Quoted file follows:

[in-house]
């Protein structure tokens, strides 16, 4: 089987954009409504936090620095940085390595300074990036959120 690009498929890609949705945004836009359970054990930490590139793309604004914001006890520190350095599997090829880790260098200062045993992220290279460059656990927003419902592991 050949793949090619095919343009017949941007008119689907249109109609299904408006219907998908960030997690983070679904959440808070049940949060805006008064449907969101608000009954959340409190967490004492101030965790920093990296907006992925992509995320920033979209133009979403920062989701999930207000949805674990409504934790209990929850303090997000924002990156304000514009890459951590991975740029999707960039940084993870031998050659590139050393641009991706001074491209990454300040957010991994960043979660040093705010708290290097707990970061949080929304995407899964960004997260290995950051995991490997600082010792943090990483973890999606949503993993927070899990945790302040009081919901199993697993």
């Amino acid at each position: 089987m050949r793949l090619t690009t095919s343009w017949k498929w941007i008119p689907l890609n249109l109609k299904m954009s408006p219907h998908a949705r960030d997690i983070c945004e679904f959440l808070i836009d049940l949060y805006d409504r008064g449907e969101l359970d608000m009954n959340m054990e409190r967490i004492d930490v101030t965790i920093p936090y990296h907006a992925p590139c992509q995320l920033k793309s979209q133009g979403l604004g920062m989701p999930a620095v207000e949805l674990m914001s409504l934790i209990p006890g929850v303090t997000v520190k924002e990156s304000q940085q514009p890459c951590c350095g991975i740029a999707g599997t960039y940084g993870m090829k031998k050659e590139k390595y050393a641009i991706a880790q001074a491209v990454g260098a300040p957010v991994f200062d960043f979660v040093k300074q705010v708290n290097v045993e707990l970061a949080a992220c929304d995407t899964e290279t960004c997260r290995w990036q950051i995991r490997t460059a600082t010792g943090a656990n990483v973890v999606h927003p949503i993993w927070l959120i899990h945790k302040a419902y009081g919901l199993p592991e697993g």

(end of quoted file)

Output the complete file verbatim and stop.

[in-house]
């Protein structure tokens, strides 16, 4: 089987954009409504936090620095940085390595300074990036959120 690009498929890609949705945004836009359970054990930490590139793309604004914001006890520190350095599997090829880790260098200062045993992220290279460059656990927003419902592991 050949793949090619095919343009017949941007008119689907249109109609299904408006219907998908960030997690983070679904959440808070049940949060805006008064449907969101608000009954959340409190967490004492101030965790920093990296907006992925992509995320920033979209133009979403920062989701999930207000949805674990409504934790209990929850303090997000924002990156304000514009890459951590991975740029999707960039940084993870031998050659590139050393641009991706001074491209990454300040957010991994960043979660040093705010708290290097707990970061949080929304995407899964960004997260290995950051995991490997600082010792943090990483973890999606949503993993927070899990945790302040009081919901199993697993």
């Amino acid at each position: 089987m050949r793949l090619t690009t095919s343009w017949k498929w941007i008119p689907l890609n249109l109609k299904m954009s408006p219907h998908a949705r960030d997690i983070c945004e679904f959440l808070i836009d049940l949060y805006d409504r008064g449907e969101l359970d608000m009954n959340m054990e409190r967490i004492d930490v101030t965790i920093p936090y990296h907006a992925p590139c992509q995320l920033k793309s979209q133009g979403l604004g920062m989701p999930a620095v207000e949805l674990m914001s409504l934790i209990p006890g929850v303090t997000v520190k924002e990156s304000q940085q514009p890459c951590c350095g991975i740029a999707g599997t960039y940084g993870m090829k031998k050659e590139k390595y050393a641009i991706a880790q001074a491209v990454g260098a300040p957010v991994f200062d960043f979660v040093k300074q705010v708290n290097v045993e707990l970061a949080a992220c929304d995407t899964e290279t960004c997260r290995w990036q950051i995991r490997t460059a600082t010792g943090a656990n990483v973890v999606h927003p949503i993993w927070l959120i899990h945790k302040a419902y009081g919901l199993p592991e697993g």